top of page

Overcoming the Shame of Unemployment

Employment, or the lack thereof, has become an intrinsic marker of a person’s moral worth.

One in six Americans is currently unemployed.

And the impact on Americans is not only financial — there is also a tremendous human impact as well.

Of the approximately 25 million unemployed, many are struggling with feelings of shame and embarrassment because they tied a portion of their identity to their jobs. So, when the job, title, and paycheck is gone — their self-confidence takes a critical blow.

Many Americans are experiencing a loss of social status and a deep sense of shame. A large percentage of the workforce is likely grappling with feeling rejected by the labor market, ashamed of their unemployment, feeling less confident in themselves.

Their mind begins to tell them common myths associated with being unemployed:

  • If they were “good enough” or performing at a higher level, they wouldn’t have been laid-off

  • If they were “good enough” they’d be able to get another job quickly

  • Their value goes down every day there are unemployed

  • If they were more likable they wouldn’t have gotten fired

This, now toxic, mindset may leave them feeling unsure of how to interact with others, or how to spend their time purposefully.

Being an Executive Career Coach, I’ve seen firsthand how a lay-off or furlough can trigger a kind of paralysis that stems from shame and loss of identity.

Here are 3 things to remember, in order to keep your mind positive and productive.

  • Grieve the loss

I advise clients to grieve the termination — the closing of one chapter of their lives, which likely included close professional relationships.

Research shows that job loss can be equally as difficult to cope with as going through a divorce. Feelings of anger, despair, and denial are normal and typical emotions that often accompany a major loss.

If you try and fast forward through your emotions, you’ll likely land in a place of Resistance — which feels like disapproval of life as it is right now. Being in a state of Resistance always equates to suffering. Honor your feelings and grief, and you’ll find yourself able to move on more quickly and graciously.

  •   Use your time wisely

The old adage, “It’s easier to look for a job when you already have one” actually has research to back it up. A report that investigated the job-seeking strategies of 2,895 adults ages 18 to 64, found that people who were currently employed generated more interviews and more unsolicited recruitment offers than people who were unemployed.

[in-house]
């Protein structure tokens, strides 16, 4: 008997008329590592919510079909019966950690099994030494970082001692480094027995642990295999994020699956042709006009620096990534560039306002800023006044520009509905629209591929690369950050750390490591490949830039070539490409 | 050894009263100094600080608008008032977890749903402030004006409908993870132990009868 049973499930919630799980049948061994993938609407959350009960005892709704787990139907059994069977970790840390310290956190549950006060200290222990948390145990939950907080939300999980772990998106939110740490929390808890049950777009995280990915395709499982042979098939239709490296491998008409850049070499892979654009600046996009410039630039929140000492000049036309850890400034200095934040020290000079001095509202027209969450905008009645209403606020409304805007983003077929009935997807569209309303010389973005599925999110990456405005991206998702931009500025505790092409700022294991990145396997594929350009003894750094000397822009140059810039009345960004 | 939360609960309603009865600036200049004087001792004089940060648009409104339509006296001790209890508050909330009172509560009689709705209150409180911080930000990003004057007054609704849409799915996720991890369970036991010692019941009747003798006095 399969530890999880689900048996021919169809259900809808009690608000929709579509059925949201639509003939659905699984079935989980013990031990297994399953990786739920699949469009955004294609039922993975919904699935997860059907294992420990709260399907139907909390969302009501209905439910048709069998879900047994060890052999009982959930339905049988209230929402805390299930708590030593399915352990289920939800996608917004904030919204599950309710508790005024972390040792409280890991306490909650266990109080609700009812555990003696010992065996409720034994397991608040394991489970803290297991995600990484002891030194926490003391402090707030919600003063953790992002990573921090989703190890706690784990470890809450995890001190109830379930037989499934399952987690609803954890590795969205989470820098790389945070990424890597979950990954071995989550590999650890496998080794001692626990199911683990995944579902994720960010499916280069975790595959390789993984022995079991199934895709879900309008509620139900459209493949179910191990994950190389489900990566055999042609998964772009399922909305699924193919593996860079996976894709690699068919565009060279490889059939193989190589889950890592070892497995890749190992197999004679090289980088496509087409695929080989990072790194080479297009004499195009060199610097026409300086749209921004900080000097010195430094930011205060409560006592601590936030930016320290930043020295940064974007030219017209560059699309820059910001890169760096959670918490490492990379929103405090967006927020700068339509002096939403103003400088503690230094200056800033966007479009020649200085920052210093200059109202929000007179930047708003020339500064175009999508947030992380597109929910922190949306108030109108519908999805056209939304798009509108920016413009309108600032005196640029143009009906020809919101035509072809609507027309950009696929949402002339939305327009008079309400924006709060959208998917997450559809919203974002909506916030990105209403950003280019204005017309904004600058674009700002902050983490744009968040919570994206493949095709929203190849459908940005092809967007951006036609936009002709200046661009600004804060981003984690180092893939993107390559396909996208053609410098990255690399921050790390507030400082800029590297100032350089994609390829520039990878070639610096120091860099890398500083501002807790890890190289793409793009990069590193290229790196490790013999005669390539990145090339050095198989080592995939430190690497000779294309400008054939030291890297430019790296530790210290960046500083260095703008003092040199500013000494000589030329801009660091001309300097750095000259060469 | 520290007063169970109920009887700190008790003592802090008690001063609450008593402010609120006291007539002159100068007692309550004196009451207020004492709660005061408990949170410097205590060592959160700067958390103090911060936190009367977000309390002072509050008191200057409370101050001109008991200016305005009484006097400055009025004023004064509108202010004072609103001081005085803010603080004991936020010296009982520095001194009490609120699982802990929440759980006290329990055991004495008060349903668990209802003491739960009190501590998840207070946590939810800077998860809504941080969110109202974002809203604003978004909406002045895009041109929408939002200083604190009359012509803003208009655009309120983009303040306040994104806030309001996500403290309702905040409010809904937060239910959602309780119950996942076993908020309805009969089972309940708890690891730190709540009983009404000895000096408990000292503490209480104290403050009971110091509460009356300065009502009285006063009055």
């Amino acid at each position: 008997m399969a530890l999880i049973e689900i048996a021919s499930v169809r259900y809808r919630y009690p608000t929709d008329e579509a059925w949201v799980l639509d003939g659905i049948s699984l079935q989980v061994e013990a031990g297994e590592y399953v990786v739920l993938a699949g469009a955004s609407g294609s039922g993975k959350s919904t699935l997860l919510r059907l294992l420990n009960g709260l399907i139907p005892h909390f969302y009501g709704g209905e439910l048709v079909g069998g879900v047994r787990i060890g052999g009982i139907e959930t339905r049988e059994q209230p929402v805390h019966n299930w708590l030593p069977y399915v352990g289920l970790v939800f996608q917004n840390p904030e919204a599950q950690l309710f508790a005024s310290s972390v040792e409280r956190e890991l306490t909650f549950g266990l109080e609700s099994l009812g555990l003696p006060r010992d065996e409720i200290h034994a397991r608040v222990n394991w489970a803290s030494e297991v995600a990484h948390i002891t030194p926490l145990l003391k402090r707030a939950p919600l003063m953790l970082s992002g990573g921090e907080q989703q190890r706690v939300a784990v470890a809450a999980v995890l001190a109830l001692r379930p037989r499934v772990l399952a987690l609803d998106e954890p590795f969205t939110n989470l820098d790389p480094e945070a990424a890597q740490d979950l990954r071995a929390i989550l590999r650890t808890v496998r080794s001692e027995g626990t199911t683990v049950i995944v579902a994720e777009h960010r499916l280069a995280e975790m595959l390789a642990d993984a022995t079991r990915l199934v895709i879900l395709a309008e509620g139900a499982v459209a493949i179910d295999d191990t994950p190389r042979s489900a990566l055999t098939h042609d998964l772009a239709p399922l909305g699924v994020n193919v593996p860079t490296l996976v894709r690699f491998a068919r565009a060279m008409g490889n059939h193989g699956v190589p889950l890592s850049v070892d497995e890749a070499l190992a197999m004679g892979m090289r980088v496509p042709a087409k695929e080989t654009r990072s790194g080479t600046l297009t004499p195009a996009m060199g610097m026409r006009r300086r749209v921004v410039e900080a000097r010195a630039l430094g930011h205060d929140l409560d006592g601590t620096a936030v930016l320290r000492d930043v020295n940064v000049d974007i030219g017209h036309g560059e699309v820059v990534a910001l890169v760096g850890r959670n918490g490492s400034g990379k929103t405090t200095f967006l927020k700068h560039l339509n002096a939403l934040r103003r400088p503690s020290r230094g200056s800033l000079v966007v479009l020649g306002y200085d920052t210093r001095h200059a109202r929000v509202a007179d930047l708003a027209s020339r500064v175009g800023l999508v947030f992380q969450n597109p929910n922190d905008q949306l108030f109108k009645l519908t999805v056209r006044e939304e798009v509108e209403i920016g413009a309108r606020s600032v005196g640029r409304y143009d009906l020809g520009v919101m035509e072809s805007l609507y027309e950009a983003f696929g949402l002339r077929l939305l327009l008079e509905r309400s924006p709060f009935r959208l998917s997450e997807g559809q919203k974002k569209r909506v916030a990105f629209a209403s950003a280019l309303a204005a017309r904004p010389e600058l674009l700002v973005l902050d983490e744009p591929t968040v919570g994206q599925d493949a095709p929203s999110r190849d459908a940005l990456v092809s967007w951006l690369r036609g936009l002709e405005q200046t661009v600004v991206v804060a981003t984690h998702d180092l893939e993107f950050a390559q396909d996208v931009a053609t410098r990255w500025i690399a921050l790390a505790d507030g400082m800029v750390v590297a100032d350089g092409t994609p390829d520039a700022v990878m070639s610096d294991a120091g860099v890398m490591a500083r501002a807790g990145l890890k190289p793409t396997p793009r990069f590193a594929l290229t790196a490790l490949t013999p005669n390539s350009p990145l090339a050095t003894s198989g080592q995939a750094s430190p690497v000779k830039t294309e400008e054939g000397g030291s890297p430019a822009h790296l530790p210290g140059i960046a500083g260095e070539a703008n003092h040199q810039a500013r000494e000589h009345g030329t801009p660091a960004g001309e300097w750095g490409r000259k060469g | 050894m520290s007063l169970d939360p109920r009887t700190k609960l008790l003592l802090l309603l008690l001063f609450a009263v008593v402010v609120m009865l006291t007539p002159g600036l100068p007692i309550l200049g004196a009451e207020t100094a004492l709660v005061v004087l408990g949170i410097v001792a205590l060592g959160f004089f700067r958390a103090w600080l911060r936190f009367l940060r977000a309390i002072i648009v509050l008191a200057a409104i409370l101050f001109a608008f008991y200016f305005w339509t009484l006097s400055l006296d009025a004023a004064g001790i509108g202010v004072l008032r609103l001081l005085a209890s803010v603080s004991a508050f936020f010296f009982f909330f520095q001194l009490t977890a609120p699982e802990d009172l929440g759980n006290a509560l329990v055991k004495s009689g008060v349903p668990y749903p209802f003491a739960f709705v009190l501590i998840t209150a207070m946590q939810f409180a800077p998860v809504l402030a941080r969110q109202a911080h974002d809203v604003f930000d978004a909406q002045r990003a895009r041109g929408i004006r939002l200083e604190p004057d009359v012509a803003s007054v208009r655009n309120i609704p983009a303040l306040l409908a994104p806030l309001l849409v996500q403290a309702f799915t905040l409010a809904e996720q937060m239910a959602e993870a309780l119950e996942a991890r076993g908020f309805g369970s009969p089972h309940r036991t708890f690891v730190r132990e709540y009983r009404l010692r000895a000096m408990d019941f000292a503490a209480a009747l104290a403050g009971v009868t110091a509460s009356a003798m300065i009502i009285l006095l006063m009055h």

So, what does this tell us? If you are currently out of work, you’ll need to be able to show productivity during your time away to recruiters. Do this by showing you’re maintaining your industry skills and haven’t stepped away or lost knowledge on current trends.

Here’s how:

  • Write an article for LinkedIn. Research trends and write a 500-700 word piece from your unique point of view or experienced perspective

  • Makeover your LinkedIn Profile. 95% of recruiters and hiring managers use LinkedIn to find and qualify candidates, so if your profile isn't polished, pristine, and optimized, you will be a needle in a haystack.

  •  Take an online course that will give you an edge or teach you a new applicable skill

  • Join a professional network of your peers and offer to mentor someone new to your industry

  • Repeat: It’s only temporary

Unemployment is an awkward time of anxiety and self-doubt, mixed with unlimited free time — but it’s temporary, and it doesn't define you.

Keep in mind that it’s the beginning of a new chapter in your life and the future possibilities are endless. Stay positive, don’t give up on your search and work will come your way. You’ve been through hard things in the past and survived every single one of them.

You will not be unemployed forever.

Your value hasn’t changed.

You are worthy, and the sooner you believe that the sooner an employer will too.

bottom of page